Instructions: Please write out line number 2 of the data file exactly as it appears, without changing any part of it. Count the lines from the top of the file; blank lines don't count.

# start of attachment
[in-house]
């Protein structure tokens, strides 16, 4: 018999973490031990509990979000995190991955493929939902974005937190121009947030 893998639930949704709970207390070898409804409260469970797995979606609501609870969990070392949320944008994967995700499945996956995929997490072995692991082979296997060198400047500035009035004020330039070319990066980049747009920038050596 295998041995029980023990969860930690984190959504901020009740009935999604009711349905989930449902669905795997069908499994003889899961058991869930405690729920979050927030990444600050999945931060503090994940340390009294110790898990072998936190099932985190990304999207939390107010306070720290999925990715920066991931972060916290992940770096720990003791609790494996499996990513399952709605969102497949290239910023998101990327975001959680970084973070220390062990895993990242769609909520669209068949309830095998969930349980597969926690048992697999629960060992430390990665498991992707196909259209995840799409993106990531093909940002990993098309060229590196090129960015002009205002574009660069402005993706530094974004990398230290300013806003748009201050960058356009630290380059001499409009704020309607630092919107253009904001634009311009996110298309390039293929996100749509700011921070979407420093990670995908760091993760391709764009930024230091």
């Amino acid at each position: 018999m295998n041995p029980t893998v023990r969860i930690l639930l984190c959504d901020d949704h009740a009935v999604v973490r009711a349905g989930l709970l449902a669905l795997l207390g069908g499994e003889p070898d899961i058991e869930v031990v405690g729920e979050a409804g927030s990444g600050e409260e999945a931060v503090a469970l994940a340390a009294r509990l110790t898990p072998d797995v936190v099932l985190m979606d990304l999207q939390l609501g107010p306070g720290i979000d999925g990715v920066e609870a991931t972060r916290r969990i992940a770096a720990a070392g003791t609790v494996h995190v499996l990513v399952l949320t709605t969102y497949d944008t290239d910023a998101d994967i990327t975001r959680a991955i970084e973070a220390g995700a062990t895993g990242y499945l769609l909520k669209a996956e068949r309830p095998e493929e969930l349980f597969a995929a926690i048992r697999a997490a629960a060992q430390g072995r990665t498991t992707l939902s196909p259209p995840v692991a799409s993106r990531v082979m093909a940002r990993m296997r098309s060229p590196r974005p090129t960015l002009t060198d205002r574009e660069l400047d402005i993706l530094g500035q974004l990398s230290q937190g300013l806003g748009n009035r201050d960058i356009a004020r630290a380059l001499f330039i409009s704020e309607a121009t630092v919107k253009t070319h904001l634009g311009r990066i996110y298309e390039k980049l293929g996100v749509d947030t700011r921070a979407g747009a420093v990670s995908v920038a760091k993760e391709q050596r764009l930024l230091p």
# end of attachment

């Protein structure tokens, strides 16, 4: 018999973490031990509990979000995190991955493929939902974005937190121009947030 893998639930949704709970207390070898409804409260469970797995979606609501609870969990070392949320944008994967995700499945996956995929997490072995692991082979296997060198400047500035009035004020330039070319990066980049747009920038050596 295998041995029980023990969860930690984190959504901020009740009935999604009711349905989930449902669905795997069908499994003889899961058991869930405690729920979050927030990444600050999945931060503090994940340390009294110790898990072998936190099932985190990304999207939390107010306070720290999925990715920066991931972060916290992940770096720990003791609790494996499996990513399952709605969102497949290239910023998101990327975001959680970084973070220390062990895993990242769609909520669209068949309830095998969930349980597969926690048992697999629960060992430390990665498991992707196909259209995840799409993106990531093909940002990993098309060229590196090129960015002009205002574009660069402005993706530094974004990398230290300013806003748009201050960058356009630290380059001499409009704020309607630092919107253009904001634009311009996110298309390039293929996100749509700011921070979407420093990670995908760091993760391709764009930024230091």